Necrotizing ulcerative gingivitis can be treated by cleaning and debriding in areas with gauze soaked in a topical agent daily or on alternate days for about one week, the use of 0.12% chlorhexidinegluconate mouth rinses for 30 seconds twice daily is recomentade, for reducing the microbial load and bleeding, ensuring oral biofilm control and scaling and root planing after the patient has some improvement in symptomatology and healing. In the reevaluation of 4 weeks, healthy gingiva is expected. 18The non-response of linear gingival erythema to conventional therapy may be due in part to an invasion of Candida from the gingival tissues. In these cases, the use of an antifungal agent may be beneficial in reducing inflammatory changes.19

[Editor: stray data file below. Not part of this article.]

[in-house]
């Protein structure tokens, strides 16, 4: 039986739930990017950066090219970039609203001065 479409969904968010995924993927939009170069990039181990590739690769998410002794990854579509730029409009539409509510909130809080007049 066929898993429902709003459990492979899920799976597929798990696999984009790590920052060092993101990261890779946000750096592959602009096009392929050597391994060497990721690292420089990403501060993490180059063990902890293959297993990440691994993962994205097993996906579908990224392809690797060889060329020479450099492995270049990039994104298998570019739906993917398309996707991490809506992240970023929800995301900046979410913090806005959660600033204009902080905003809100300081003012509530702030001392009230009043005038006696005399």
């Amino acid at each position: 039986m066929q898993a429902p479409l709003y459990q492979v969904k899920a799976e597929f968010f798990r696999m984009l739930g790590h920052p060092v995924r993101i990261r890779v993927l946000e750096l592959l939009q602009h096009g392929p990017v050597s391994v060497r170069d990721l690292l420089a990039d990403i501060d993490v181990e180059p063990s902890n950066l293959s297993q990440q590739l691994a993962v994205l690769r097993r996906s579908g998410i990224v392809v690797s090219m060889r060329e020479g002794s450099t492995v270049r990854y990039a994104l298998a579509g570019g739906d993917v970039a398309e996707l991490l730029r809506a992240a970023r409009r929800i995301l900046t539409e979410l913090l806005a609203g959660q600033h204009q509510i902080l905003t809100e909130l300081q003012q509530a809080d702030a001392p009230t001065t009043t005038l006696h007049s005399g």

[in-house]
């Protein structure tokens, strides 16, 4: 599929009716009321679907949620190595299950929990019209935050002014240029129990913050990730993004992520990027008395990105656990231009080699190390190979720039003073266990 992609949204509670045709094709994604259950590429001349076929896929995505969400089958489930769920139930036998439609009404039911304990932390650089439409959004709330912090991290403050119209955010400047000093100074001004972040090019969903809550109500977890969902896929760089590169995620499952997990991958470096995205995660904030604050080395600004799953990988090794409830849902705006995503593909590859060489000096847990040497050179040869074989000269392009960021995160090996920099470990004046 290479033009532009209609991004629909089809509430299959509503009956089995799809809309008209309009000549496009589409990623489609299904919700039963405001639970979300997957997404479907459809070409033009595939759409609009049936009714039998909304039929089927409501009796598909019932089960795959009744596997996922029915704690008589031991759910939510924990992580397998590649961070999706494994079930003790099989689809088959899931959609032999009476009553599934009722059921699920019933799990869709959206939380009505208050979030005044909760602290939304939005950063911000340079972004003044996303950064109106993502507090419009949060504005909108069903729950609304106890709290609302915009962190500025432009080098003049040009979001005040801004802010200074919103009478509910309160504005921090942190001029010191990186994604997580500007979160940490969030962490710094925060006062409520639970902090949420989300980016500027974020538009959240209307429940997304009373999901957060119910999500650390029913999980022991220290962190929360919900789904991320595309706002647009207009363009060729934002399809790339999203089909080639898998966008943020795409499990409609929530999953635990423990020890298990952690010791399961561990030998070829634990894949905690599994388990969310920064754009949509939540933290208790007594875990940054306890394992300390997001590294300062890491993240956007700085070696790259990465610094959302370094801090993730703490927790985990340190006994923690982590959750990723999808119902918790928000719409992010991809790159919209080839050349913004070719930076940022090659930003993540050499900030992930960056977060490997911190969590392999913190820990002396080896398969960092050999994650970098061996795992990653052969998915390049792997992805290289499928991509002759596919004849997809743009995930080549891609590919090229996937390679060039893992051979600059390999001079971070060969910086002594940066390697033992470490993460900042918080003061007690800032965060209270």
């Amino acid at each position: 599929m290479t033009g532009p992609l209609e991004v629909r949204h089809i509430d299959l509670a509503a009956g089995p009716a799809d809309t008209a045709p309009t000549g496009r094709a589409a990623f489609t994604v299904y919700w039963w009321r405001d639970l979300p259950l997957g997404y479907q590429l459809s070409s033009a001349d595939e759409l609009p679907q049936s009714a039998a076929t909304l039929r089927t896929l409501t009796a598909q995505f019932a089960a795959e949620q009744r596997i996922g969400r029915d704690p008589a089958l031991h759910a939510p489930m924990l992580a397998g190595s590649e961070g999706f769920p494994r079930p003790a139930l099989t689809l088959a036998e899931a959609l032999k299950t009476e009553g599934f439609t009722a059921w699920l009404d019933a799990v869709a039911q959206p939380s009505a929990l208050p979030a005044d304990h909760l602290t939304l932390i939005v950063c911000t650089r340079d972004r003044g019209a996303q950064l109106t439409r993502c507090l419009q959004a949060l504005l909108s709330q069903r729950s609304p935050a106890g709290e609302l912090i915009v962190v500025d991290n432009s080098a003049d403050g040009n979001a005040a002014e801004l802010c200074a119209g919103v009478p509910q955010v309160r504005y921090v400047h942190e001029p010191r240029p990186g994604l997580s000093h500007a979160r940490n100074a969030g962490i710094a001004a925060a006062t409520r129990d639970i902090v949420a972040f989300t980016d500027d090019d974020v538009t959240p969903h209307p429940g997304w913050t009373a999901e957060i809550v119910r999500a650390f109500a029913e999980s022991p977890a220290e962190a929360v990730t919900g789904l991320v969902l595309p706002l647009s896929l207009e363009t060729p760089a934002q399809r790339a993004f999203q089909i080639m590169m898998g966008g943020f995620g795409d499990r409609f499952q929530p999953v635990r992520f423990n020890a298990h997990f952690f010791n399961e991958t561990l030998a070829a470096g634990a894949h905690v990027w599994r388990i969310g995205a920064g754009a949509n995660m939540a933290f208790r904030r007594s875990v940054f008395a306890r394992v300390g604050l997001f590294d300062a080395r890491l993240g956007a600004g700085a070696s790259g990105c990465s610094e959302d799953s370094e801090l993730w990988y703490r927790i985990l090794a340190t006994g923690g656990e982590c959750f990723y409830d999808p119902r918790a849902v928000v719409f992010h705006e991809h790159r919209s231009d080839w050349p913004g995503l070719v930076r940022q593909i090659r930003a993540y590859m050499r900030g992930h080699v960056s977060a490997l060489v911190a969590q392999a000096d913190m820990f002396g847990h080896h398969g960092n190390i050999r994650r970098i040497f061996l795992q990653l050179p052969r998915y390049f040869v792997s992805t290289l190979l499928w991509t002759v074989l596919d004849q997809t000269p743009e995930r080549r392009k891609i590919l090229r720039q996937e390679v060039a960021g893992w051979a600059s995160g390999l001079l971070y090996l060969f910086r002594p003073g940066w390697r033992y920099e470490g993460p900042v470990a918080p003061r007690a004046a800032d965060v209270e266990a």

Evidences suggest that viral infections are involved in periodontal disease. Periodontitis is characterized by the destruction of the attachment apparatus by the interaction between the host and the host immune reaction to periodontal pathogenic microorganisms caused primarily by bacteria and bacterial products detected in dental plaque. 20Immunodepression causes reduction of CD4 + T cells, resulting in neutrophilic hyperactivity and consequently periodontal destruction. It is suggested that Interleukin (IL-18) is present in higher concentrations in HIV-positive patients, therefore it may influence the degree of HIV-positive periodontitis because it binds to higher levels of pro-cytokines with the contribution of the etiopathogenesis of periodontitis. However, the greatest damage in relation to insertion loss was attributed to the higher prevalence of smoking and poor oral hygiene, but the prevalence of chronic periodontitis reported in this study was similar between groups.11Other research afirm that CD4 + has a moderate positive association with worse periodontal diagnosis that may be explaining that worse immunological conditions are associated with worse periodontal conditions.6